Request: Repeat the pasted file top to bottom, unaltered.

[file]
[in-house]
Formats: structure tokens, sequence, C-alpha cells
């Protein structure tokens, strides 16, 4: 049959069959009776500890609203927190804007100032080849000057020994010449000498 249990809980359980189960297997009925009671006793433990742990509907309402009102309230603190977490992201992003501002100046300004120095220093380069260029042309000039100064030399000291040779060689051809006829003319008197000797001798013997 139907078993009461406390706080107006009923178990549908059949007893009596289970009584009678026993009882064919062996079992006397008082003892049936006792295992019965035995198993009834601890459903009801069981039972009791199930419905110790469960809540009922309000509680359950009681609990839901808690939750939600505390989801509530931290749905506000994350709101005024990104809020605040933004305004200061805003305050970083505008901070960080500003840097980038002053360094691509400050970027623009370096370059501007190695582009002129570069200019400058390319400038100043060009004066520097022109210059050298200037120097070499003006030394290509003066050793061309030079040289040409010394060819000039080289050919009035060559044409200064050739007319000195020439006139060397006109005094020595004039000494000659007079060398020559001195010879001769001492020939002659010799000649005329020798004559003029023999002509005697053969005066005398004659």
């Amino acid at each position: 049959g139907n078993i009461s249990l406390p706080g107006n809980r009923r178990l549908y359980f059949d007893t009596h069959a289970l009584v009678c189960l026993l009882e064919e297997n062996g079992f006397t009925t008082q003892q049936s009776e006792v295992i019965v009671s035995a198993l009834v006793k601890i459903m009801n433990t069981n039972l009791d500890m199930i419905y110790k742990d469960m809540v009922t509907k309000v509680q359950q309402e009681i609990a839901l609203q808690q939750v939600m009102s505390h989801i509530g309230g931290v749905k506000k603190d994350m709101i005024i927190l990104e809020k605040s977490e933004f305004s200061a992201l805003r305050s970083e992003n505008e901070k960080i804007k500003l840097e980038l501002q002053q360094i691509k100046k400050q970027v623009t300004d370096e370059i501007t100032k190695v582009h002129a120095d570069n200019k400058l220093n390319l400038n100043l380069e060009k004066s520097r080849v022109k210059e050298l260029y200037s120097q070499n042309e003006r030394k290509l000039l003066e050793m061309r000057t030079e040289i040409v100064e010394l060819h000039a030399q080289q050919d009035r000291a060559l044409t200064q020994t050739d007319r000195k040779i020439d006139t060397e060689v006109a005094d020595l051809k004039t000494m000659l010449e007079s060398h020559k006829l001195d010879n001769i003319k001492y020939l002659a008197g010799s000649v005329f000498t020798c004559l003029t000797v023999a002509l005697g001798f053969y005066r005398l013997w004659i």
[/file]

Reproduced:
[in-house]
Formats: structure tokens, sequence, C-alpha cells
């Protein structure tokens, strides 16, 4: 049959069959009776500890609203927190804007100032080849000057020994010449000498 249990809980359980189960297997009925009671006793433990742990509907309402009102309230603190977490992201992003501002100046300004120095220093380069260029042309000039100064030399000291040779060689051809006829003319008197000797001798013997 139907078993009461406390706080107006009923178990549908059949007893009596289970009584009678026993009882064919062996079992006397008082003892049936006792295992019965035995198993009834601890459903009801069981039972009791199930419905110790469960809540009922309000509680359950009681609990839901808690939750939600505390989801509530931290749905506000994350709101005024990104809020605040933004305004200061805003305050970083505008901070960080500003840097980038002053360094691509400050970027623009370096370059501007190695582009002129570069200019400058390319400038100043060009004066520097022109210059050298200037120097070499003006030394290509003066050793061309030079040289040409010394060819000039080289050919009035060559044409200064050739007319000195020439006139060397006109005094020595004039000494000659007079060398020559001195010879001769001492020939002659010799000649005329020798004559003029023999002509005697053969005066005398004659």
């Amino acid at each position: 049959g139907n078993i009461s249990l406390p706080g107006n809980r009923r178990l549908y359980f059949d007893t009596h069959a289970l009584v009678c189960l026993l009882e064919e297997n062996g079992f006397t009925t008082q003892q049936s009776e006792v295992i019965v009671s035995a198993l009834v006793k601890i459903m009801n433990t069981n039972l009791d500890m199930i419905y110790k742990d469960m809540v009922t509907k309000v509680q359950q309402e009681i609990a839901l609203q808690q939750v939600m009102s505390h989801i509530g309230g931290v749905k506000k603190d994350m709101i005024i927190l990104e809020k605040s977490e933004f305004s200061a992201l805003r305050s970083e992003n505008e901070k960080i804007k500003l840097e980038l501002q002053q360094i691509k100046k400050q970027v623009t300004d370096e370059i501007t100032k190695v582009h002129a120095d570069n200019k400058l220093n390319l400038n100043l380069e060009k004066s520097r080849v022109k210059e050298l260029y200037s120097q070499n042309e003006r030394k290509l000039l003066e050793m061309r000057t030079e040289i040409v100064e010394l060819h000039a030399q080289q050919d009035r000291a060559l044409t200064q020994t050739d007319r000195k040779i020439d006139t060397e060689v006109a005094d020595l051809k004039t000494m000659l010449e007079s060398h020559k006829l001195d010879n001769i003319k001492y020939l002659a008197g010799s000649v005329f000498t020798c004559l003029t000797v023999a002509l005697g001798f053969y005066r005398l013997w004659i």